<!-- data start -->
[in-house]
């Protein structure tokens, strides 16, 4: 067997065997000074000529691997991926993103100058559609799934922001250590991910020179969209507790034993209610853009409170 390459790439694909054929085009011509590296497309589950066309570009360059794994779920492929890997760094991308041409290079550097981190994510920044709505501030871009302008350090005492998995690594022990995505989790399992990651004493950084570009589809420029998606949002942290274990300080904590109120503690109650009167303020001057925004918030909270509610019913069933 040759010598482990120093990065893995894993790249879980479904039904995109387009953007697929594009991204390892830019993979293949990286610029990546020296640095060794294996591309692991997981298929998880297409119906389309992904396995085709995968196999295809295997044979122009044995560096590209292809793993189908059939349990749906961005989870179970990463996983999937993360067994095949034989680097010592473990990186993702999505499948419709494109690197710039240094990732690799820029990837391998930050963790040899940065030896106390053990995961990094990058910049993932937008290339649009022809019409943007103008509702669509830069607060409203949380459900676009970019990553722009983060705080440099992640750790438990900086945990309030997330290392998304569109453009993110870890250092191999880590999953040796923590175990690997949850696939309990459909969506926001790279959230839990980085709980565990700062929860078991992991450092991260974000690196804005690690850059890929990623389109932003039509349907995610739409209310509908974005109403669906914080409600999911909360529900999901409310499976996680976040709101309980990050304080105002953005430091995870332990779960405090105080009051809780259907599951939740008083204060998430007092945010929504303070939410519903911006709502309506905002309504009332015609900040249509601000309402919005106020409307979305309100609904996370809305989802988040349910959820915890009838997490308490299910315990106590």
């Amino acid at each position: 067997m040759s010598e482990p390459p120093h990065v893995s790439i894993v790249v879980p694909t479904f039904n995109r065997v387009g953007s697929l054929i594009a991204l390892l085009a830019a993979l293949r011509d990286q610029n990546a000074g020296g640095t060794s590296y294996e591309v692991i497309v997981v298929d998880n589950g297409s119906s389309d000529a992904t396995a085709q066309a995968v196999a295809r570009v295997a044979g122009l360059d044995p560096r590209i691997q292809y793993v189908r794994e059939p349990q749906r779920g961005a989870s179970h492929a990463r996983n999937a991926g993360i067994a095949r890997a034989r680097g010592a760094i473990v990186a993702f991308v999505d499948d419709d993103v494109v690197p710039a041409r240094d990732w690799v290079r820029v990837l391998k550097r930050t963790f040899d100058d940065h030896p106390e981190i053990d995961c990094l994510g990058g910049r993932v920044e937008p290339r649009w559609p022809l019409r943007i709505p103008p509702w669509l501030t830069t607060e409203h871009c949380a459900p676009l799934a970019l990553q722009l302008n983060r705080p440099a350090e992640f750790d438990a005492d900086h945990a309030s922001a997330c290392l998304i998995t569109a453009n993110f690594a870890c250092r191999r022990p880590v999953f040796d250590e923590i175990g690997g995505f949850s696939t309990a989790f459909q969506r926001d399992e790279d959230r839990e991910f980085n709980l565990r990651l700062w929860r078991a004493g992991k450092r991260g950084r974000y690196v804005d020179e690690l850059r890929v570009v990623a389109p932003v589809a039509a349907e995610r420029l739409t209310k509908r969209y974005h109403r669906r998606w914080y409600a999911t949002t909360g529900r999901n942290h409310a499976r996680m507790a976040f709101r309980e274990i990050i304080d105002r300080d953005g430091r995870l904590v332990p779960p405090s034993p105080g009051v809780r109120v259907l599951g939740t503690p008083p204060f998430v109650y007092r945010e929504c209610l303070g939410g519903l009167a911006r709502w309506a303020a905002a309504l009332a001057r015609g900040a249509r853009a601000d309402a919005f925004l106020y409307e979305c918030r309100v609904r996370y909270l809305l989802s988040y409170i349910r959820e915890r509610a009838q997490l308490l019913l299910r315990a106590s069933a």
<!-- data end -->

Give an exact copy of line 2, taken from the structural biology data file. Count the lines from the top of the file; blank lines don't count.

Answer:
């Protein structure tokens, strides 16, 4: 067997065997000074000529691997991926993103100058559609799934922001250590991910020179969209507790034993209610853009409170 390459790439694909054929085009011509590296497309589950066309570009360059794994779920492929890997760094991308041409290079550097981190994510920044709505501030871009302008350090005492998995690594022990995505989790399992990651004493950084570009589809420029998606949002942290274990300080904590109120503690109650009167303020001057925004918030909270509610019913069933 040759010598482990120093990065893995894993790249879980479904039904995109387009953007697929594009991204390892830019993979293949990286610029990546020296640095060794294996591309692991997981298929998880297409119906389309992904396995085709995968196999295809295997044979122009044995560096590209292809793993189908059939349990749906961005989870179970990463996983999937993360067994095949034989680097010592473990990186993702999505499948419709494109690197710039240094990732690799820029990837391998930050963790040899940065030896106390053990995961990094990058910049993932937008290339649009022809019409943007103008509702669509830069607060409203949380459900676009970019990553722009983060705080440099992640750790438990900086945990309030997330290392998304569109453009993110870890250092191999880590999953040796923590175990690997949850696939309990459909969506926001790279959230839990980085709980565990700062929860078991992991450092991260974000690196804005690690850059890929990623389109932003039509349907995610739409209310509908974005109403669906914080409600999911909360529900999901409310499976996680976040709101309980990050304080105002953005430091995870332990779960405090105080009051809780259907599951939740008083204060998430007092945010929504303070939410519903911006709502309506905002309504009332015609900040249509601000309402919005106020409307979305309100609904996370809305989802988040349910959820915890009838997490308490299910315990106590």